Coney Island Concretewalk at West 36th Street near Sea Gate. June 22, 2012. Photo © Tricia Vita

We’ve been very disappointed with Mayor de Blasio’s decision to carry on with Mayor Bloomberg’s Coney Island Concretewalk despite letters from newly elected local councilmen Mark Treyger and Chaim Deutsch asking for a moratorium until further environmental studies could be done. Last June, Daniel Zarrilli, head of the Office of Recovery and Resiliency, a holdover from the Bloomberg administration, told the City Council: “The use of concrete in boardwalks is not going to change at this point, is a sound decision and that stands,” according to the Daily News. Ironically, the news was released on the eve of the Mermaid Parade, where the mayor and his wife marched on the Boardwalk not Sidewalk with their son and daughter, who were King and Queen of the Mermaid Parade.

Send a message to Bill de Blasio urging him to support the landmarking of the Coney Island Boardwalk. Here is a link to an online form to contact the Mayor.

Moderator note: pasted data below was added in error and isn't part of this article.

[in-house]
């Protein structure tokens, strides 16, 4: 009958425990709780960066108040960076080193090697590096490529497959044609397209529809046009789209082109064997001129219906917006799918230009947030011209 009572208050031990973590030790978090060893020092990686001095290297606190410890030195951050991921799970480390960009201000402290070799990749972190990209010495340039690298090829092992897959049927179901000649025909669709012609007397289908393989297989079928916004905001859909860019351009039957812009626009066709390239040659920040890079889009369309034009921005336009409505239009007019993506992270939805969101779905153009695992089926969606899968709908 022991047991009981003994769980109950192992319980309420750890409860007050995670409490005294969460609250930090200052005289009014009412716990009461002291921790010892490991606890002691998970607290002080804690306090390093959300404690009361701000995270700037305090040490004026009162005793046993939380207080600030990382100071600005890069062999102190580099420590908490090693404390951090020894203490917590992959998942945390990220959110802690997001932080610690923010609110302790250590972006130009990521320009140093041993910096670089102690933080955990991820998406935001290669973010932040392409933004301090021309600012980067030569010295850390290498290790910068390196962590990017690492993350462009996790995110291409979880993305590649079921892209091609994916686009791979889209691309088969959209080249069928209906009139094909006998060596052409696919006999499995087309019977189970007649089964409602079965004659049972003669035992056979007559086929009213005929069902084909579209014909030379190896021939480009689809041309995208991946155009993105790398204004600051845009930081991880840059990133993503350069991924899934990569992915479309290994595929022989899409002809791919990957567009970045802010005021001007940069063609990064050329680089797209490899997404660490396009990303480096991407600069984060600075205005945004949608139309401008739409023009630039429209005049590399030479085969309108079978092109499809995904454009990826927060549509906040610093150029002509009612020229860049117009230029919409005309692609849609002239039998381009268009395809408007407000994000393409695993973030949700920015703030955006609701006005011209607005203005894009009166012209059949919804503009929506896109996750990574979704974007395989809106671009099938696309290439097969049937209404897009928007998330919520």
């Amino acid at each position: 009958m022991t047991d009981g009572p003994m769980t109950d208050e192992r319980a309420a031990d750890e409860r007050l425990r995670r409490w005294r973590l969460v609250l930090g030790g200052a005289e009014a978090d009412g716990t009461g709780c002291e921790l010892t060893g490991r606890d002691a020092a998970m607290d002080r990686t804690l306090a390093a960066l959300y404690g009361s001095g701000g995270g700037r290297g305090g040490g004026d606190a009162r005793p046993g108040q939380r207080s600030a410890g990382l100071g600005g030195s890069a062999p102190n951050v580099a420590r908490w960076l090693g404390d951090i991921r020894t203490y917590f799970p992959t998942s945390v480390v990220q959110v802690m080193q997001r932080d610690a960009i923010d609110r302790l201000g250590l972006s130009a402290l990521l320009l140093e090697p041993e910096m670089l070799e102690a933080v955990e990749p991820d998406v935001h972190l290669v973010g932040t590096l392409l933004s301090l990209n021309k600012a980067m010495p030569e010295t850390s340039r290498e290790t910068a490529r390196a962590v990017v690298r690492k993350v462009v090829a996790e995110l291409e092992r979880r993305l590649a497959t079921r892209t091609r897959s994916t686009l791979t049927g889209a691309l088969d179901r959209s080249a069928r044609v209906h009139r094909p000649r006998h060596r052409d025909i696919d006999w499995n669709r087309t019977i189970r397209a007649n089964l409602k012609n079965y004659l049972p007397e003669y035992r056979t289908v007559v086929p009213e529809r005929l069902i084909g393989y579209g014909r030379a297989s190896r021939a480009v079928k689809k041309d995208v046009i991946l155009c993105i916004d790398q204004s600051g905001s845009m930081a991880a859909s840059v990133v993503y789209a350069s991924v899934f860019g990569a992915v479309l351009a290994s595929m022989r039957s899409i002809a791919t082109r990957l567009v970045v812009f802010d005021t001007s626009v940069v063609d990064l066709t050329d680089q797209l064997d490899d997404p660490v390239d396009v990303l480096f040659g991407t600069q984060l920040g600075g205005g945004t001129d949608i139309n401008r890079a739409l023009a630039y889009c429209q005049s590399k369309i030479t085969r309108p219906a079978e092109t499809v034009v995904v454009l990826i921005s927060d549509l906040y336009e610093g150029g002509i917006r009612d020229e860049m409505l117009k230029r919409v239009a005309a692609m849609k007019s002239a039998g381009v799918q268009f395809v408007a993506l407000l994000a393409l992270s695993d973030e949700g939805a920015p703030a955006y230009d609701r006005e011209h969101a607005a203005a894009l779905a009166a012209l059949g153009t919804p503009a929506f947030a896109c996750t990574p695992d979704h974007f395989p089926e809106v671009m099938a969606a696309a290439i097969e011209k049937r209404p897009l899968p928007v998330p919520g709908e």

UPDATE December 19, 2014:

City Council members Mark Treyger and Chaim Deutsch, whose districts include the Coney Island-Brighton Beach Boardwalk, have just launched a public petition calling for the Landmarks Preservation Commission to designate the boardwalk a “Scenic Landmark.” Please help their efforts by signing this petition at Change.org and sharing it with your friends. It could be our last chance to stop the Boardwalk from becoming the Concretewalk.

If you do not wish your name to appear publicly simply uncheck the box beneath the red “Sign” tab before you click it.

Link to petition: https://www.change.org/p/nyc-landmarks-preservation-commission-designate-historic-riegelmann-boardwalk-as-scenic-landmark

Coney Island Boardwalk

Photos from Friends of the Boardwalk's website show the results of prior projects where the NYC Parks Department used concrete. Photos © Mary Ann De Luca via FOBConeyIsland.com